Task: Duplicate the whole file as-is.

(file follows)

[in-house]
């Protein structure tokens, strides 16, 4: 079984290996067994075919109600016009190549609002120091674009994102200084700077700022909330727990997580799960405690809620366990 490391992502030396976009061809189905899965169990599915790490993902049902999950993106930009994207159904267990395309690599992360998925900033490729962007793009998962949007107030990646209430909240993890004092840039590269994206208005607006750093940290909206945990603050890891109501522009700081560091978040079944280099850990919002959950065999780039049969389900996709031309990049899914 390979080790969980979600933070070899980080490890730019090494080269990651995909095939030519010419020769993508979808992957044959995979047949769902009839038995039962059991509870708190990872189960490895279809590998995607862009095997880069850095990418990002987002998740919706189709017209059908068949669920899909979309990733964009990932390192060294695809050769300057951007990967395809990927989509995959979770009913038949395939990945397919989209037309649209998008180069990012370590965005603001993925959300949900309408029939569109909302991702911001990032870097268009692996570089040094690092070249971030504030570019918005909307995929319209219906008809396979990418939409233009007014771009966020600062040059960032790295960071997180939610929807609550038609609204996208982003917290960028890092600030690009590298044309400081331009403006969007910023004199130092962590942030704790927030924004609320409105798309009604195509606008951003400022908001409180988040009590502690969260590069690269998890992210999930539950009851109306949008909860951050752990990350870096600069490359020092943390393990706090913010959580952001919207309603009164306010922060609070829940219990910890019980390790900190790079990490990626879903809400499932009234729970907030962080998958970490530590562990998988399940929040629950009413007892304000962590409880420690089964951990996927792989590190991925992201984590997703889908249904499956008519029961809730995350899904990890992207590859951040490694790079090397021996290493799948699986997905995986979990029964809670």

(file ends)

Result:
[in-house]
């Protein structure tokens, strides 16, 4: 079984290996067994075919109600016009190549609002120091674009994102200084700077700022909330727990997580799960405690809620366990 490391992502030396976009061809189905899965169990599915790490993902049902999950993106930009994207159904267990395309690599992360998925900033490729962007793009998962949007107030990646209430909240993890004092840039590269994206208005607006750093940290909206945990603050890891109501522009700081560091978040079944280099850990919002959950065999780039049969389900996709031309990049899914 390979080790969980979600933070070899980080490890730019090494080269990651995909095939030519010419020769993508979808992957044959995979047949769902009839038995039962059991509870708190990872189960490895279809590998995607862009095997880069850095990418990002987002998740919706189709017209059908068949669920899909979309990733964009990932390192060294695809050769300057951007990967395809990927989509995959979770009913038949395939990945397919989209037309649209998008180069990012370590965005603001993925959300949900309408029939569109909302991702911001990032870097268009692996570089040094690092070249971030504030570019918005909307995929319209219906008809396979990418939409233009007014771009966020600062040059960032790295960071997180939610929807609550038609609204996208982003917290960028890092600030690009590298044309400081331009403006969007910023004199130092962590942030704790927030924004609320409105798309009604195509606008951003400022908001409180988040009590502690969260590069690269998890992210999930539950009851109306949008909860951050752990990350870096600069490359020092943390393990706090913010959580952001919207309603009164306010922060609070829940219990910890019980390790900190790079990490990626879903809400499932009234729970907030962080998958970490530590562990998988399940929040629950009413007892304000962590409880420690089964951990996927792989590190991925992201984590997703889908249904499956008519029961809730995350899904990890992207590859951040490694790079090397021996290493799948699986997905995986979990029964809670």